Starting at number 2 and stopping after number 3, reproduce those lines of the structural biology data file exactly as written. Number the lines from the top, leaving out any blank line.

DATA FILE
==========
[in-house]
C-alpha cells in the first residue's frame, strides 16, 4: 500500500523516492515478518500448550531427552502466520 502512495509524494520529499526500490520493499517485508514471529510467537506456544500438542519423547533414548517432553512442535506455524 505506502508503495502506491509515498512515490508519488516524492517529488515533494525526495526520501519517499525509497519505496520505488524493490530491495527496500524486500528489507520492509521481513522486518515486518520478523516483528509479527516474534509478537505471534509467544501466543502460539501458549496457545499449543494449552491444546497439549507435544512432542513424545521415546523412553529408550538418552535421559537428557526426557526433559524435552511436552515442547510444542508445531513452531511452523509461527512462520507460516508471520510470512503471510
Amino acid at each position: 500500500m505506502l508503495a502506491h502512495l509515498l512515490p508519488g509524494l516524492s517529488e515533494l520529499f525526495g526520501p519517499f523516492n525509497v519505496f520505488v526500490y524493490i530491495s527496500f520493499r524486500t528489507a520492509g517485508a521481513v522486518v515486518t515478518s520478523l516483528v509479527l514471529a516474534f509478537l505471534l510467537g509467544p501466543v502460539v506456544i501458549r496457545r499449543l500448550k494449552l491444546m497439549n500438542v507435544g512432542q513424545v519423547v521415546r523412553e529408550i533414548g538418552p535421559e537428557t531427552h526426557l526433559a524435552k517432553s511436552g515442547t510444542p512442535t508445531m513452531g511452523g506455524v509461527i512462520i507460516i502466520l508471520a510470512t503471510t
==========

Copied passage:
C-alpha cells in the first residue's frame, strides 16, 4: 500500500523516492515478518500448550531427552502466520 502512495509524494520529499526500490520493499517485508514471529510467537506456544500438542519423547533414548517432553512442535506455524 505506502508503495502506491509515498512515490508519488516524492517529488515533494525526495526520501519517499525509497519505496520505488524493490530491495527496500524486500528489507520492509521481513522486518515486518520478523516483528509479527516474534509478537505471534509467544501466543502460539501458549496457545499449543494449552491444546497439549507435544512432542513424545521415546523412553529408550538418552535421559537428557526426557526433559524435552511436552515442547510444542508445531513452531511452523509461527512462520507460516508471520510470512503471510
Amino acid at each position: 500500500m505506502l508503495a502506491h502512495l509515498l512515490p508519488g509524494l516524492s517529488e515533494l520529499f525526495g526520501p519517499f523516492n525509497v519505496f520505488v526500490y524493490i530491495s527496500f520493499r524486500t528489507a520492509g517485508a521481513v522486518v515486518t515478518s520478523l516483528v509479527l514471529a516474534f509478537l505471534l510467537g509467544p501466543v502460539v506456544i501458549r496457545r499449543l500448550k494449552l491444546m497439549n500438542v507435544g512432542q513424545v519423547v521415546r523412553e529408550i533414548g538418552p535421559e537428557t531427552h526426557l526433559a524435552k517432553s511436552g515442547t510444542p512442535t508445531m513452531g511452523g506455524v509461527i512462520i507460516i502466520l508471520a510470512t503471510t